The Philadelphia Eagles held on to a 24-16 victory over the Washington Redskins on Sunday. It was the Redskins who made a late push with two touchdowns, but ultimately fell short. The Eagles jumped out to a 17-0 lead at halftime, and scored the first points of the second half to claim a 24-0 lead. From then on out the Eagles offense was held relatively stagnant by the Redskins, which is the reason Robert Griffin III was able to orchestrate two late touchdowns and nearly a third.
Although it’s concerning that the defense let Griffin drive down the field three consecutive times, it was the lack of a killer instinct from Chip Kelly and the Eagles offense that is most troubling. While at Oregon, Kelly was known for his past-paced offense that never relented. On Sunday, however, the Eagles were in conservative mode throughout most of the second half, which is something that cannot happen again if they hope to finish atop the NFC East.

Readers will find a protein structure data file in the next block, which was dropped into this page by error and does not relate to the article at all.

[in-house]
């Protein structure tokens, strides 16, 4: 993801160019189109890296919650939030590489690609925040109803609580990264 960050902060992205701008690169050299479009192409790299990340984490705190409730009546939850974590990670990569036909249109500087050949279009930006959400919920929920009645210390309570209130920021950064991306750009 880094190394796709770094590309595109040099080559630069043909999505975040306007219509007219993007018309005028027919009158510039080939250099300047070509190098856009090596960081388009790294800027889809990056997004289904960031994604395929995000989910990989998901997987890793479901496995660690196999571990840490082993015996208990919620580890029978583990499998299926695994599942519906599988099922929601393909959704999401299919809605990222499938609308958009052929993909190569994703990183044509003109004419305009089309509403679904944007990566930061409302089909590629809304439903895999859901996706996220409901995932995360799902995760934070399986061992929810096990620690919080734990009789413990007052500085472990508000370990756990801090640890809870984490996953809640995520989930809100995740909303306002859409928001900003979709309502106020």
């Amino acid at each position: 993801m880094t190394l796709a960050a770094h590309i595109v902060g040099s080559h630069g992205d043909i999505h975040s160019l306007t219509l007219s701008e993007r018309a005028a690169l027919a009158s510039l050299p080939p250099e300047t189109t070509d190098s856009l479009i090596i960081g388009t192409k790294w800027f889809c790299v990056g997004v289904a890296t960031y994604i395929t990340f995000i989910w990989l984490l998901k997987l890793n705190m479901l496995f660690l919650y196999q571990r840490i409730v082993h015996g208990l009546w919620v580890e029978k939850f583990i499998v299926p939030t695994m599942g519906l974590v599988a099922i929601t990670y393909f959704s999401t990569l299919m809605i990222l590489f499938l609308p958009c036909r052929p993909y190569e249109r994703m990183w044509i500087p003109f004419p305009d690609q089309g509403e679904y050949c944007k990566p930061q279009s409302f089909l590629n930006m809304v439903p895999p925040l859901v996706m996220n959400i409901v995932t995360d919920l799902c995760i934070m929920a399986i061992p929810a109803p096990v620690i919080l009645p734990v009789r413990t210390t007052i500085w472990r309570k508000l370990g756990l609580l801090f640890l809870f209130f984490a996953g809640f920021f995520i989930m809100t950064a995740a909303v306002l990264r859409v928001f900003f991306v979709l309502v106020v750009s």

The Eagles’ vertical offense was limited throughout most of the game. The longest play was a 49-yard pass to LeSean McCoy, on a throw that traveled a mere 10 yards in the air. Last week was a different story for the Eagles who completed three deep touchdown passes, opposed to the three short runs that resulted in points this week. While nothing is wrong with running the ball when inside the 5-yard line, shifting to a conservative offense when ahead by 24 points isn’t what championship teams do.
The Eagles are still very much a playoff threat as they sit at 6-5 after their victory Sunday, and are atop the NFC East standings, half a game ahead of the idle Dallas Cowboys. If the Eagles hope to finish out the season strong, and make an impact in the playoffs, their offense simply cannot become stagnant in the second half like it did this Sunday as their defense isn’t good enough to be trusted with any size lead.